Climate change and the rise in sea levels is posing an increasing threat to grassroots sport in the UK, according to a new report.
Published by the Climate Coalition, and backed by the Priestley International Centre for Climate (PICC), the report is titled ‘Game changer: how climate change is impacting sports in the UK’ and focuses on four sports: golf, football, skiing and cricket.
The average lower league football club is losing five weeks every year to bad weather, with the Premier League and Sport England making £750,000 available to support clubs affected by flooding in 2015/2016. Meanwhile, the Football Association will invest £48m in hundreds of new all-weather and specially adapted turf pitches across the country.
The PICC’s Kate Sambrook and Piers Forster wrote in the report: “Cancelled football matches, flooded cricket grounds and golf courses crumbling into the sea: climate change is already impacting our ability to play and watch the sports we love.
“There is growing evidence that the UK is becoming warmer and wetter. During the last 20-30 years, the UK has experienced a rapid increase in extreme weather events such as heavy rainfall, bringing severe flooding in many areas. Six out of the seven wettest years in our history have occurred since 2000.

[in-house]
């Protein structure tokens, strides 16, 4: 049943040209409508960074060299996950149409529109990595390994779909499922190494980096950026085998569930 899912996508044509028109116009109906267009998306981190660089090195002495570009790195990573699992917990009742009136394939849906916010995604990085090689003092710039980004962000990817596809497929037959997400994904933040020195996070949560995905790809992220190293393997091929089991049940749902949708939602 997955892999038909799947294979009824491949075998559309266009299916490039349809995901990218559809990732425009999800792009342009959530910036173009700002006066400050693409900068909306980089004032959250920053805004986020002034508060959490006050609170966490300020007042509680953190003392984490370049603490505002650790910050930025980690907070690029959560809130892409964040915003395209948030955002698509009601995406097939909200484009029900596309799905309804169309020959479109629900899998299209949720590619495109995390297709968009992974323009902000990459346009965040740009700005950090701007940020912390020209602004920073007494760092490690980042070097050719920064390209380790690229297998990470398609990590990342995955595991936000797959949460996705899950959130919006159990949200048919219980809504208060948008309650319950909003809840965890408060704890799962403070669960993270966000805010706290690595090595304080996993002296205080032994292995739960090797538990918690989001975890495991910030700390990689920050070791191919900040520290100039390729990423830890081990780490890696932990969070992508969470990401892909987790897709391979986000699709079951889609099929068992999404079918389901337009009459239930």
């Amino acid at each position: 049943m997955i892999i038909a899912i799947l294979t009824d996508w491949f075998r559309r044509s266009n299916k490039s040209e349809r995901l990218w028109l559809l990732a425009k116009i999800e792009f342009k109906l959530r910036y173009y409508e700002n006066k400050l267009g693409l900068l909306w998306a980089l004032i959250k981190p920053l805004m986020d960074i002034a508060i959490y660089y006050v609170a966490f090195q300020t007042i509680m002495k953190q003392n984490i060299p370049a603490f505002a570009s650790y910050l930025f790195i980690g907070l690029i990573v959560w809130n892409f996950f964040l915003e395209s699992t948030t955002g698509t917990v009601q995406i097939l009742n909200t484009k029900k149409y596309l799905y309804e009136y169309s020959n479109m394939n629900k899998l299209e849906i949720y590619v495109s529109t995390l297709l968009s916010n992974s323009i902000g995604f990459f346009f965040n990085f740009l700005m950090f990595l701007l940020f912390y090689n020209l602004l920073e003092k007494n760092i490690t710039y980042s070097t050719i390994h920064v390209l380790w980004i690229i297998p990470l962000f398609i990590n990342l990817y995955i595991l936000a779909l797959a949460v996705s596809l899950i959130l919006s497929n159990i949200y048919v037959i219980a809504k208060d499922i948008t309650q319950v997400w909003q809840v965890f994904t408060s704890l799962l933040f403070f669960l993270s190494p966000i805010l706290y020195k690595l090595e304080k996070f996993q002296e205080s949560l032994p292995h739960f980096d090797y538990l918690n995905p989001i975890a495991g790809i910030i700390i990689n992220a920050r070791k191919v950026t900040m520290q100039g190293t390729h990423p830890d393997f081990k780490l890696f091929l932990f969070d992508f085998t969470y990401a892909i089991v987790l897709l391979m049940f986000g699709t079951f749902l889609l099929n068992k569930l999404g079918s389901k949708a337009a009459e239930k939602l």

“Seasonal differences in rainfall mean that different sports are affected in different ways. For football, with fixtures throughout the winter, the main concern is the 26% increase in winter rainfall since 1900. The recent winters of 2013-2014 and 2015-2016 were notable for their record-breaking rainfall, with over 150% more rainfall than normal. The resulting flooding affected sports facilities across the country.
“In a recent study researchers found that climate change made the UK’s record December rainfall in 2015 59% more likely. Future projections by the Met Office indicate that winter rainfall could increase by 70-100% by the 2080s. While there will still be drier years, this suggests that wet winters like the ones we have experienced lately could become more common in the future, increasing the risk of further damaging floods in the UK.”